S&P 500 Chalks Up 3 Days of Losses; Mexico Leads LatAm Gains

Commodity prices gain ground as Ukraine crisis escalates

February 22, 2022 | 06:40 PM

A roundup of the region’s stock market results on Tuesday

🗽 On Wall Street:

U.S. stocks fell again on Tuesday, one day after Vladimir Putin’s government announced the recognition of two separatist regions in eastern Ukraine, and ordered troops to those regions to “guarantee peace”.

Western countries reacted and the United Kingdom, Germany, the European Union and the United States announced the first package of sanctions against the Russian administration.


President Joe Biden even assured that the recognition announced by Putin was the beginning of the invasion of Ukraine, and said that Russia “will pay a higher price” if it decides to go further.

German Chancellor Olaf Scholz opted to halt the certification process for the Nord Stream 2 pipeline, a project Putin has personally led.

The S&P 500 fell 1.01%, chalking up three consecutive sessions with losses and entering correction territory, having lost 10% from the high reached in January. The Dow Jones Industrials lost 1.42% and the Nasdaq Composite (CCMPDL), meanwhile, slipped 1.23%.

Read More: Russia’s Richest Lose $33 Billion in Wealth as Ukraine Crisis Escalates


🔑 Key Data:

Commodity prices have gained ground as the crisis in Ukraine escalates and Western countries begin to react with sanctions in response to Russia’s moves.

From oil to nickel the behavior has been bullish, as the possibility of a military conflict in Eastern Europe increases. Crude oil benchmarks are increasingly approaching the $100 barrier, with Brent rising 1.24% to $96.57, while WTI gained 1.41% to $92.35.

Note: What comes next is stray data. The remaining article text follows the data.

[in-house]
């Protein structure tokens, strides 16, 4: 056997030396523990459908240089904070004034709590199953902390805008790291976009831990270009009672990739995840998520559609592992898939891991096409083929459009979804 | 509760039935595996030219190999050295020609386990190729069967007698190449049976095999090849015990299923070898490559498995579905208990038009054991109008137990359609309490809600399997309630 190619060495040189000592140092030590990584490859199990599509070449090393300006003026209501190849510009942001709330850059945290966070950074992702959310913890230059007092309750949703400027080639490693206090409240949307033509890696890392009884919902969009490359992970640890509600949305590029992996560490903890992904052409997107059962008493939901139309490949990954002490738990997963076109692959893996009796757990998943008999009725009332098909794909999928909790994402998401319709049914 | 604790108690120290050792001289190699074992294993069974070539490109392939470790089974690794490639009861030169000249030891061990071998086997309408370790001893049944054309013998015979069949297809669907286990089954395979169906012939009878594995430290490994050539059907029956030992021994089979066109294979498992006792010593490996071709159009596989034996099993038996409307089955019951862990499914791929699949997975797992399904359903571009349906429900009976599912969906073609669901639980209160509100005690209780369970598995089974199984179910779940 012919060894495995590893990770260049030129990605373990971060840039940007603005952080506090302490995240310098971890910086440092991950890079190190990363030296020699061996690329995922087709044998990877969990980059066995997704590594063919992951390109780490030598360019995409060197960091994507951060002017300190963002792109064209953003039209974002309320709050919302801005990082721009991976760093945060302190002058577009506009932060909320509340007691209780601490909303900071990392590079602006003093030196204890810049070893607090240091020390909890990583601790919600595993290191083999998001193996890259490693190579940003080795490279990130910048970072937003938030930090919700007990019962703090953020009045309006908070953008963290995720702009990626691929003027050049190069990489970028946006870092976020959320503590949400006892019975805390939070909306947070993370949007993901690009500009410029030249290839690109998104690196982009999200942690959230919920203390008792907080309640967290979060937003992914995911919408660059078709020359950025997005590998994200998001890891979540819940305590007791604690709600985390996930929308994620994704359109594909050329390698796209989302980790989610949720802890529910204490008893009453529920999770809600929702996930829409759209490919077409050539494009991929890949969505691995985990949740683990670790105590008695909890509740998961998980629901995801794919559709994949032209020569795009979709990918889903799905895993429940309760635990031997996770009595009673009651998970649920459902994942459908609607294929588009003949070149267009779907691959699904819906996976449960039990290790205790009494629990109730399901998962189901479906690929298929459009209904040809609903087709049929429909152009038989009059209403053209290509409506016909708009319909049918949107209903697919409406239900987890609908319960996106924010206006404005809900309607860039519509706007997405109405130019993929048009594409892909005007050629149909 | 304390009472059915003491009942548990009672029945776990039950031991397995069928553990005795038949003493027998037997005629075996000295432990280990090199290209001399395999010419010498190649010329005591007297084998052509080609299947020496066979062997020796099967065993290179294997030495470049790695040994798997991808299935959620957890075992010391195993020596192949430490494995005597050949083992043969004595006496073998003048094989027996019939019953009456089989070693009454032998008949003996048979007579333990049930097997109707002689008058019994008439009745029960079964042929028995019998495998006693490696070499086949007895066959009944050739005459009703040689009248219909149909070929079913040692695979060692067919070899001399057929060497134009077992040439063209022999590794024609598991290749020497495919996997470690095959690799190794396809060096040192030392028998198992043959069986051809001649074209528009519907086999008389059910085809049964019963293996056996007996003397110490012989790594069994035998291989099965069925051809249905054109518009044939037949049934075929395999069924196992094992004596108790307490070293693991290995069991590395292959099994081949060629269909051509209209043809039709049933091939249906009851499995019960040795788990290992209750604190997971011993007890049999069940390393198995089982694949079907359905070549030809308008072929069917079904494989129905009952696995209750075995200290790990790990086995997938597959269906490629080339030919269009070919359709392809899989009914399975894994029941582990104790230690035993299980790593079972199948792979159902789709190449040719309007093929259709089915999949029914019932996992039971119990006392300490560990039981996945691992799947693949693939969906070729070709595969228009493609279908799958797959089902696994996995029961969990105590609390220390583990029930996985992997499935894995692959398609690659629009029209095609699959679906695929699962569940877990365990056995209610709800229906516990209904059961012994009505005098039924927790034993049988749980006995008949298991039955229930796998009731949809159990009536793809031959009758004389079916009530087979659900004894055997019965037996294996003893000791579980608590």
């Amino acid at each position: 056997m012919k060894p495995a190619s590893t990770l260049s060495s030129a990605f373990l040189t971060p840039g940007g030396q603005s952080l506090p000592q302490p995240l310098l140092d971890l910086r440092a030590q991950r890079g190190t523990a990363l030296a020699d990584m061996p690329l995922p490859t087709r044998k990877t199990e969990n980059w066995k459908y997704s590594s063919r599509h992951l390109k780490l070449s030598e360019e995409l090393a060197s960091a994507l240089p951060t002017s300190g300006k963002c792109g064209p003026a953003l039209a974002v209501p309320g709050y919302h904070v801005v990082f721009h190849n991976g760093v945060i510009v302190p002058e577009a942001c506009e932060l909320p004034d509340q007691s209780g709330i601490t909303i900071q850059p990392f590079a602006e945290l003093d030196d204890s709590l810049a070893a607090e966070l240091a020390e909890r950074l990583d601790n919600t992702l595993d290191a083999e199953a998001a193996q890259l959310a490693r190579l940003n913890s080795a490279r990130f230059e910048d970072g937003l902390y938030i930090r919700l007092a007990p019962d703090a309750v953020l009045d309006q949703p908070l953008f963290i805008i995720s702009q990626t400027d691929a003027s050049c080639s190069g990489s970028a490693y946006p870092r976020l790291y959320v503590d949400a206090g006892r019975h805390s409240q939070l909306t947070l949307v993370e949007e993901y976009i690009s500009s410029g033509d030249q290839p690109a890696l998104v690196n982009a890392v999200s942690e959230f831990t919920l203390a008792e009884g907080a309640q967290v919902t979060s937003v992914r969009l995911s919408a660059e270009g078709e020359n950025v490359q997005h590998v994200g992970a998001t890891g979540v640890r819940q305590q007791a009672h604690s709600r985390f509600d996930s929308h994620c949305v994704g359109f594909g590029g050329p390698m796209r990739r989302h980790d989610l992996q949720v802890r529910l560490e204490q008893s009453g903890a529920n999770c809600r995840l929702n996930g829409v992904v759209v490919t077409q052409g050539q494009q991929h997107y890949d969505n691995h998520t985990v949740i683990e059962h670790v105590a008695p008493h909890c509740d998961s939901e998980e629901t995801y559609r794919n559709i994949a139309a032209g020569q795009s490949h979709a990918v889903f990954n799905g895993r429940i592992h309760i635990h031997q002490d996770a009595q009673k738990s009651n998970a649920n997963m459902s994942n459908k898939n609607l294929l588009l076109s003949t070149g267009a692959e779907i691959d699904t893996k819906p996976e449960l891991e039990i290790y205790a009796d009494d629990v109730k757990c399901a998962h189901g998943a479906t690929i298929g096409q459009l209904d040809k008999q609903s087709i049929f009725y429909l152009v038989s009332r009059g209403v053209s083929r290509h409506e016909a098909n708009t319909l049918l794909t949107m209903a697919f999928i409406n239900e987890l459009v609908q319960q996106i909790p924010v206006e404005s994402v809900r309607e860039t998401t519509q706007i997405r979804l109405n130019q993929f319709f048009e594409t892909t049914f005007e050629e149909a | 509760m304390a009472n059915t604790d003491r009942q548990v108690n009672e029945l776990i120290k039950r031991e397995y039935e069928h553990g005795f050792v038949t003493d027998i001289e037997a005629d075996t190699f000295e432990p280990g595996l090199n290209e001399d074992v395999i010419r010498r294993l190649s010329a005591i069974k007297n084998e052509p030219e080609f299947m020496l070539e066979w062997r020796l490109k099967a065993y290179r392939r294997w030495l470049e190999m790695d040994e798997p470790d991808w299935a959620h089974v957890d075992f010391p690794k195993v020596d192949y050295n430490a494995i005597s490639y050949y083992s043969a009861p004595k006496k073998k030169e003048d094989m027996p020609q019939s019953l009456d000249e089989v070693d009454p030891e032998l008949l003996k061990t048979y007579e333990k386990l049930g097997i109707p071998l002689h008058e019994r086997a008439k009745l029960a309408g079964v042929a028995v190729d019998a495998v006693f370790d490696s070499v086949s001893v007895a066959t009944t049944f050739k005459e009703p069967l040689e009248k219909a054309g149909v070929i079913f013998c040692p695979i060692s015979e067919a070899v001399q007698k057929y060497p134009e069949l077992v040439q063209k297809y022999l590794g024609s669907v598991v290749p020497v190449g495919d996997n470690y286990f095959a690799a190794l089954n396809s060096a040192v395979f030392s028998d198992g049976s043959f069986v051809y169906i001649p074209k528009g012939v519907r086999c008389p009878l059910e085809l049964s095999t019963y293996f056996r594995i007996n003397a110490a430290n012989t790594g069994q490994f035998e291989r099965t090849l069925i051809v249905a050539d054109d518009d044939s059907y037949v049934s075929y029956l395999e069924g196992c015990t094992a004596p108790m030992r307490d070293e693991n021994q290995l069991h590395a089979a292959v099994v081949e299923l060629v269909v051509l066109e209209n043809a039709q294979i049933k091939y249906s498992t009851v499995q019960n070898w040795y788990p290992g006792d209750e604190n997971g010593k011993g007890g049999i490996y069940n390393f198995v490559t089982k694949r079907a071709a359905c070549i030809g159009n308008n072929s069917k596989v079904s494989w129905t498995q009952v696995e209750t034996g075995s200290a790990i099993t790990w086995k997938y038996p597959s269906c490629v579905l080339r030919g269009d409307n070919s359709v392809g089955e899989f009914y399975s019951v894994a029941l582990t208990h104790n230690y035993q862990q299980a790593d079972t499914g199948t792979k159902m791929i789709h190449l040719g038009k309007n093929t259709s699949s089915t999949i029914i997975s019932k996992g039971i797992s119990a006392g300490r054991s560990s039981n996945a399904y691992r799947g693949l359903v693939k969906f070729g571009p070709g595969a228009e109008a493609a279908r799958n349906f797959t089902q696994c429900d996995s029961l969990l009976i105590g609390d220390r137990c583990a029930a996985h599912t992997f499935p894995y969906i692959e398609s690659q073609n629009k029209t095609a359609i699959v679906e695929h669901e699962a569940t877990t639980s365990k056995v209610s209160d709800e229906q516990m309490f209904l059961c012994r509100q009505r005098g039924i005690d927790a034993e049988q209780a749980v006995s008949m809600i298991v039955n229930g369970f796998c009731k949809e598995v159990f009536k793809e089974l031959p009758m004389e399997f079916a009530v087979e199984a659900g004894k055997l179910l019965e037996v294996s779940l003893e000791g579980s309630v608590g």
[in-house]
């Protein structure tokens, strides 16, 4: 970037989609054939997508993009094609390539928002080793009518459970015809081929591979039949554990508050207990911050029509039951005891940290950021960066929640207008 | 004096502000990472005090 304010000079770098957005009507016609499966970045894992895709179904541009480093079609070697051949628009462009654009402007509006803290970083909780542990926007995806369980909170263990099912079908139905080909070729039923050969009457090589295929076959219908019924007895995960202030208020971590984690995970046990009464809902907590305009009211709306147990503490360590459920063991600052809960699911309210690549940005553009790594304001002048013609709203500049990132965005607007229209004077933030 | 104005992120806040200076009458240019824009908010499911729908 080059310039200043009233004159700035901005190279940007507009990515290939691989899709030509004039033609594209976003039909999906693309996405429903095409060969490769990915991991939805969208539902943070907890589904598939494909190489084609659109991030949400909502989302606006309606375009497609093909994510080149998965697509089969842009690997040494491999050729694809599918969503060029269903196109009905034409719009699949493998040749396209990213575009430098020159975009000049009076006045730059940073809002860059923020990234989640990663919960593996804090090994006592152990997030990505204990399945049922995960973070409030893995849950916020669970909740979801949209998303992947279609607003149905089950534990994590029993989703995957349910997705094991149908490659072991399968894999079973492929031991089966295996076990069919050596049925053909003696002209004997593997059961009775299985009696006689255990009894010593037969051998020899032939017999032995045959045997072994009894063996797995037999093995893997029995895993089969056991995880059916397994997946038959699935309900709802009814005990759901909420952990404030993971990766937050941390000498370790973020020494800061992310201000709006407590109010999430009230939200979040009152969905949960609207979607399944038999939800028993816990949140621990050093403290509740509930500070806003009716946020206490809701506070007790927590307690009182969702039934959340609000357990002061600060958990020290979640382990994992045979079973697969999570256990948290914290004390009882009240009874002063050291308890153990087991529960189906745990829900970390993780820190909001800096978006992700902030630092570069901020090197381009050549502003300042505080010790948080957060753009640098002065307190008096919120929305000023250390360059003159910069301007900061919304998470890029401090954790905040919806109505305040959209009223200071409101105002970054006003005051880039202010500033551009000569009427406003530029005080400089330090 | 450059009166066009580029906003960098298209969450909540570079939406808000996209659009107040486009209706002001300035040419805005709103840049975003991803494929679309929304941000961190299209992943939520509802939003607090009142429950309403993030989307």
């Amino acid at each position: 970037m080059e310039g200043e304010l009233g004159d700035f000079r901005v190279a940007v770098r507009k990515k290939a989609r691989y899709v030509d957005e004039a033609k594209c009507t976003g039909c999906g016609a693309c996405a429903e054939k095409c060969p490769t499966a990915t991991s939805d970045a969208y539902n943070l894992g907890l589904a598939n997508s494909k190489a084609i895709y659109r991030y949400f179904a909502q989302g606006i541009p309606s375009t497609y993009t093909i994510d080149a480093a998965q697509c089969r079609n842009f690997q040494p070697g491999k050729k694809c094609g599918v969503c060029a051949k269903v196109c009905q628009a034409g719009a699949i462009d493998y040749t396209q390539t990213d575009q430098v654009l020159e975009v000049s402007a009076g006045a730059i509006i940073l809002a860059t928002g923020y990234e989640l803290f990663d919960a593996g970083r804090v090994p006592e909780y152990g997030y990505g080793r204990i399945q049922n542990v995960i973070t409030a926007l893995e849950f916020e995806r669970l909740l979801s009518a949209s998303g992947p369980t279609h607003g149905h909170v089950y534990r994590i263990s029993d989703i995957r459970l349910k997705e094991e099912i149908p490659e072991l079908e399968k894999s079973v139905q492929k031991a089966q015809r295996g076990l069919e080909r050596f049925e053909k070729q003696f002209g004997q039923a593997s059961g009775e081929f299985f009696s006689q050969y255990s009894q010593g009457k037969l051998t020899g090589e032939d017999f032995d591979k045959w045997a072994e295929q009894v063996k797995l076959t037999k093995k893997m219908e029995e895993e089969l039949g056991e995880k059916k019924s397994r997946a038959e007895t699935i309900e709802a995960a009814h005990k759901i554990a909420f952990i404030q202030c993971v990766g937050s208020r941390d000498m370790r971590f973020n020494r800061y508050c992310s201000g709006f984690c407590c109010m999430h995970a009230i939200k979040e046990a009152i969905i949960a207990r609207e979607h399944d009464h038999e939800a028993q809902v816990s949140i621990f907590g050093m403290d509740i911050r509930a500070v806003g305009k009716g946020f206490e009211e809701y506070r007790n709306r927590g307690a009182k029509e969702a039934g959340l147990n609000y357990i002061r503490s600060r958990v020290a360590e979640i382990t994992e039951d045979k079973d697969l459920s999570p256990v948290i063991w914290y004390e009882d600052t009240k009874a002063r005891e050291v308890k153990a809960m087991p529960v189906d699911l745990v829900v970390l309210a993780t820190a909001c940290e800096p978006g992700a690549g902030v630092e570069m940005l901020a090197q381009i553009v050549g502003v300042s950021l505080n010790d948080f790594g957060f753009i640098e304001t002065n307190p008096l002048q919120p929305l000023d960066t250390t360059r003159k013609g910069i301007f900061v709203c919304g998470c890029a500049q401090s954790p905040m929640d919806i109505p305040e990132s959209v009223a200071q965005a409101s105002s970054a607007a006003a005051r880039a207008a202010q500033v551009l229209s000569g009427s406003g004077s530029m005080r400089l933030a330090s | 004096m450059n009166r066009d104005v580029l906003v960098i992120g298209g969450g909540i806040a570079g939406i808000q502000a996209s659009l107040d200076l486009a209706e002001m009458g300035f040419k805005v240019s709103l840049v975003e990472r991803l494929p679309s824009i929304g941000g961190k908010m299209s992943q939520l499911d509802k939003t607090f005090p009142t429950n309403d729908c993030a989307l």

Nickel, which closed above $24,349 on the London Metal Exchange, has rallied on lower inventories and concerns that a conflict will disrupt the supply chain for the raw material for stainless steel and rechargeable batteries.

Aluminum gained 0.52% to close at $3,279, despite breaking the $3,300 barrier during the session and approaching highs not seen since 2008.

🏅 The Leader:

The Mexican stock market had the best performance in Latin America, closing with a gain of 1.11%, with shares in the real estate, industrial and communication services sectors performing well during the day.

Shares of Grupo Carso (GCARSOA1), América Móvil (AMXL) and Grupo Aeroportuario del Pacífico (GAPB) were among the best performers of the day.


Telcel, América Móvil’s mobile business in the country, announced the beginning of the deployment of its 5G Mexico network service, its most important launch in Latin America.

Brazil’s Ibovespa (IBOV), the leading index of the largest stock market by market capitalization in the region, was the second best performer, ending with a gain of 1.04%.

The health, information technology and consumer staples sectors drove the index’s performance.

📉 A Bad Day:

The Peruvian stock market recorded the worst performance in Latin America, with the S&P/BVL Peru (SPBLPGPT) closing with a drop of 1.50%, in line with the declines on international markets.


The financials, materials and consumer staples sectors were the three worst performers.


The shares of Minas de Buenaventura (BUENAVC1), Credicorp (CRECAPC1) and Unión de Cervecerías Peruanas (BACKUSI1) had one of the sharpest declines of the day.

The local stock market was affected mainly by the escalation of tensions between Ukraine and Russia and the responses from Western countries.

🍝 For the Dinner Table Debate:

Cryptocurrencies continue to gain ground in Latin America. Brazil’s Senate took a first step towards regulating the national cryptocurrency market, after a bill aimed at creating basic rules for digital currency funds and their daily use passed a key legislative stage.


According to the proposal, the federal government will decide which agency will be responsible for regulating cryptocurrency businesses. The bill’s brainchild, Senator Irajá Abreu, said he expects this responsibility to fall on the Central Bank.

The bill also states that virtual asset service providers must prevent money laundering and concealment of assets, while combating criminal organizations, terrorist financing and the proliferation of weapons of mass destruction. The text provides for prison sentences and fines for violations.